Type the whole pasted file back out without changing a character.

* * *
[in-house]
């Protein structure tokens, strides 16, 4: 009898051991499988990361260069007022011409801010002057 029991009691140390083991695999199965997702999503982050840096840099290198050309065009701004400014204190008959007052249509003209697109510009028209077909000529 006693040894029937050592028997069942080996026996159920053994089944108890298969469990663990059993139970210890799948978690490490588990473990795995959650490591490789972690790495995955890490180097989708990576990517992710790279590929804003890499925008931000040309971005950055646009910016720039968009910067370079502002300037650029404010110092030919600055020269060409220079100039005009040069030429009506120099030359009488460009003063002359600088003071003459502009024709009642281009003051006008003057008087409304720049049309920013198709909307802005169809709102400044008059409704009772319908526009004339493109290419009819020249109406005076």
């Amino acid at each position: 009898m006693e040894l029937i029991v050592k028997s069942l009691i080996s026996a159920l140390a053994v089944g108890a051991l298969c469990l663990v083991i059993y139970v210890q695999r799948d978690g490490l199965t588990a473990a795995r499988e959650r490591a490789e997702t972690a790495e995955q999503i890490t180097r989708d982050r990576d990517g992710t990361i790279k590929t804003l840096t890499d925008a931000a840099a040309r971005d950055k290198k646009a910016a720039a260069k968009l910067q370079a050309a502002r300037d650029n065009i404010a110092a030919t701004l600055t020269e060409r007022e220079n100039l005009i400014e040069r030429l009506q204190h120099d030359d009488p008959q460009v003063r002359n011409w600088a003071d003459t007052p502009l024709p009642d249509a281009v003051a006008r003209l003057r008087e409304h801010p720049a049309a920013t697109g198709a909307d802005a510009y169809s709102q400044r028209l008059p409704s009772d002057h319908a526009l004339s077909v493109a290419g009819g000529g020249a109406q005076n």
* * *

[in-house]
């Protein structure tokens, strides 16, 4: 009898051991499988990361260069007022011409801010002057 029991009691140390083991695999199965997702999503982050840096840099290198050309065009701004400014204190008959007052249509003209697109510009028209077909000529 006693040894029937050592028997069942080996026996159920053994089944108890298969469990663990059993139970210890799948978690490490588990473990795995959650490591490789972690790495995955890490180097989708990576990517992710790279590929804003890499925008931000040309971005950055646009910016720039968009910067370079502002300037650029404010110092030919600055020269060409220079100039005009040069030429009506120099030359009488460009003063002359600088003071003459502009024709009642281009003051006008003057008087409304720049049309920013198709909307802005169809709102400044008059409704009772319908526009004339493109290419009819020249109406005076």
């Amino acid at each position: 009898m006693e040894l029937i029991v050592k028997s069942l009691i080996s026996a159920l140390a053994v089944g108890a051991l298969c469990l663990v083991i059993y139970v210890q695999r799948d978690g490490l199965t588990a473990a795995r499988e959650r490591a490789e997702t972690a790495e995955q999503i890490t180097r989708d982050r990576d990517g992710t990361i790279k590929t804003l840096t890499d925008a931000a840099a040309r971005d950055k290198k646009a910016a720039a260069k968009l910067q370079a050309a502002r300037d650029n065009i404010a110092a030919t701004l600055t020269e060409r007022e220079n100039l005009i400014e040069r030429l009506q204190h120099d030359d009488p008959q460009v003063r002359n011409w600088a003071d003459t007052p502009l024709p009642d249509a281009v003051a006008r003209l003057r008087e409304h801010p720049a049309a920013t697109g198709a909307d802005a510009y169809s709102q400044r028209l008059p409704s009772d002057h319908a526009l004339s077909v493109a290419g009819g000529g020249a109406q005076n």